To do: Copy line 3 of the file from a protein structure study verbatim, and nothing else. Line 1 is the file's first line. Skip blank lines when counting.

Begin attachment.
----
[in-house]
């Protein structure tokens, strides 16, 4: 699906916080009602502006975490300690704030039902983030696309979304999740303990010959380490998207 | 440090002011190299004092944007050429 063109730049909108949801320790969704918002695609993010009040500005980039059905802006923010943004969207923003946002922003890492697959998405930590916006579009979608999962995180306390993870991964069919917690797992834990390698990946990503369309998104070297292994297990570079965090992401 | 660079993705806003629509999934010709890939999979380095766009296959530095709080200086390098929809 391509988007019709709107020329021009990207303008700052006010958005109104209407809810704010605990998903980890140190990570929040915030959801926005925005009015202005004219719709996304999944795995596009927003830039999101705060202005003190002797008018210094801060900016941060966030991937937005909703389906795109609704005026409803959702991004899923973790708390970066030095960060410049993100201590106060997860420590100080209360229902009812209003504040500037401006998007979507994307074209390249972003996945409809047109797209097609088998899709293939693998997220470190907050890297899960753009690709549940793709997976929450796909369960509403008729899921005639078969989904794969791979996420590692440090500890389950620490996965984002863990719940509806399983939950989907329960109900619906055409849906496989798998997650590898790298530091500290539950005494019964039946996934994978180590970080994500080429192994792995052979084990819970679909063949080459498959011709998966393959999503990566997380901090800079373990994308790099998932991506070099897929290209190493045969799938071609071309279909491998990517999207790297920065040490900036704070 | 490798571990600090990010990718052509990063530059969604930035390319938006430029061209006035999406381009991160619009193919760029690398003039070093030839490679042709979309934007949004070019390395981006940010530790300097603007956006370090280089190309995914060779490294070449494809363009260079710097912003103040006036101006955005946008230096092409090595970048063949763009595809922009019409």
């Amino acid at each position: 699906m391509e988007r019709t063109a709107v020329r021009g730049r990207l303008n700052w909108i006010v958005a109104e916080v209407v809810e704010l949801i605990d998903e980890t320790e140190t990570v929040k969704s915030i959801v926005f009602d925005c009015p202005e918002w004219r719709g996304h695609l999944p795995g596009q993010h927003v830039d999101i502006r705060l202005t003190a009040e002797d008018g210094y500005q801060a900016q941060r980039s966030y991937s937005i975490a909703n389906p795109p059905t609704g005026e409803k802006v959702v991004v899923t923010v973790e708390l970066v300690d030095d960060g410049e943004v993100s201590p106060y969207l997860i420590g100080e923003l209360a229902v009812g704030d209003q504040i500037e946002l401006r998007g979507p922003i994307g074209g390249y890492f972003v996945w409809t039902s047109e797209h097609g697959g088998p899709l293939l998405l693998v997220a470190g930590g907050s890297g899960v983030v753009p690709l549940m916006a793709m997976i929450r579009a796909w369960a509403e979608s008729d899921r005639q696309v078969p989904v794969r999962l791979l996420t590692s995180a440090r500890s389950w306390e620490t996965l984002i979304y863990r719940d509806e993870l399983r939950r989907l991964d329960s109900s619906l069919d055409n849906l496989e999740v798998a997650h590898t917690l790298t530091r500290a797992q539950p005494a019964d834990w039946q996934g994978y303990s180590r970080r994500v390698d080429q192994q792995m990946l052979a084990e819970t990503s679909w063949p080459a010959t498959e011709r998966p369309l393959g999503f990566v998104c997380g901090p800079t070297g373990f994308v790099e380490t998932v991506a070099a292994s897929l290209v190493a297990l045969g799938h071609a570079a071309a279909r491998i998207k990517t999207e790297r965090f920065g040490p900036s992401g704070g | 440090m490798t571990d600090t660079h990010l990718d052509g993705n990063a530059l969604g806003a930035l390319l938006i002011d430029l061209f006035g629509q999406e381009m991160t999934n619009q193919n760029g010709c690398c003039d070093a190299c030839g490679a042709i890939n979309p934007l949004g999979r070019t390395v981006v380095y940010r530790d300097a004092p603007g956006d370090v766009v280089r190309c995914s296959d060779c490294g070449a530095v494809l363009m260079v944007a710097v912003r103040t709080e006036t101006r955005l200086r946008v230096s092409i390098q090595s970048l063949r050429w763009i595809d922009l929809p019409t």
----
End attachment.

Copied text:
């Amino acid at each position: 699906m391509e988007r019709t063109a709107v020329r021009g730049r990207l303008n700052w909108i006010v958005a109104e916080v209407v809810e704010l949801i605990d998903e980890t320790e140190t990570v929040k969704s915030i959801v926005f009602d925005c009015p202005e918002w004219r719709g996304h695609l999944p795995g596009q993010h927003v830039d999101i502006r705060l202005t003190a009040e002797d008018g210094y500005q801060a900016q941060r980039s966030y991937s937005i975490a909703n389906p795109p059905t609704g005026e409803k802006v959702v991004v899923t923010v973790e708390l970066v300690d030095d960060g410049e943004v993100s201590p106060y969207l997860i420590g100080e923003l209360a229902v009812g704030d209003q504040i500037e946002l401006r998007g979507p922003i994307g074209g390249y890492f972003v996945w409809t039902s047109e797209h097609g697959g088998p899709l293939l998405l693998v997220a470190g930590g907050s890297g899960v983030v753009p690709l549940m916006a793709m997976i929450r579009a796909w369960a509403e979608s008729d899921r005639q696309v078969p989904v794969r999962l791979l996420t590692s995180a440090r500890s389950w306390e620490t996965l984002i979304y863990r719940d509806e993870l399983r939950r989907l991964d329960s109900s619906l069919d055409n849906l496989e999740v798998a997650h590898t917690l790298t530091r500290a797992q539950p005494a019964d834990w039946q996934g994978y303990s180590r970080r994500v390698d080429q192994q792995m990946l052979a084990e819970t990503s679909w063949p080459a010959t498959e011709r998966p369309l393959g999503f990566v998104c997380g901090p800079t070297g373990f994308v790099e380490t998932v991506a070099a292994s897929l290209v190493a297990l045969g799938h071609a570079a071309a279909r491998i998207k990517t999207e790297r965090f920065g040490p900036s992401g704070g | 440090m490798t571990d600090t660079h990010l990718d052509g993705n990063a530059l969604g806003a930035l390319l938006i002011d430029l061209f006035g629509q999406e381009m991160t999934n619009q193919n760029g010709c690398c003039d070093a190299c030839g490679a042709i890939n979309p934007l949004g999979r070019t390395v981006v380095y940010r530790d300097a004092p603007g956006d370090v766009v280089r190309c995914s296959d060779c490294g070449a530095v494809l363009m260079v944007a710097v912003r103040t709080e006036t101006r955005l200086r946008v230096s092409i390098q090595s970048l063949r050429w763009i595809d922009l929809p019409t």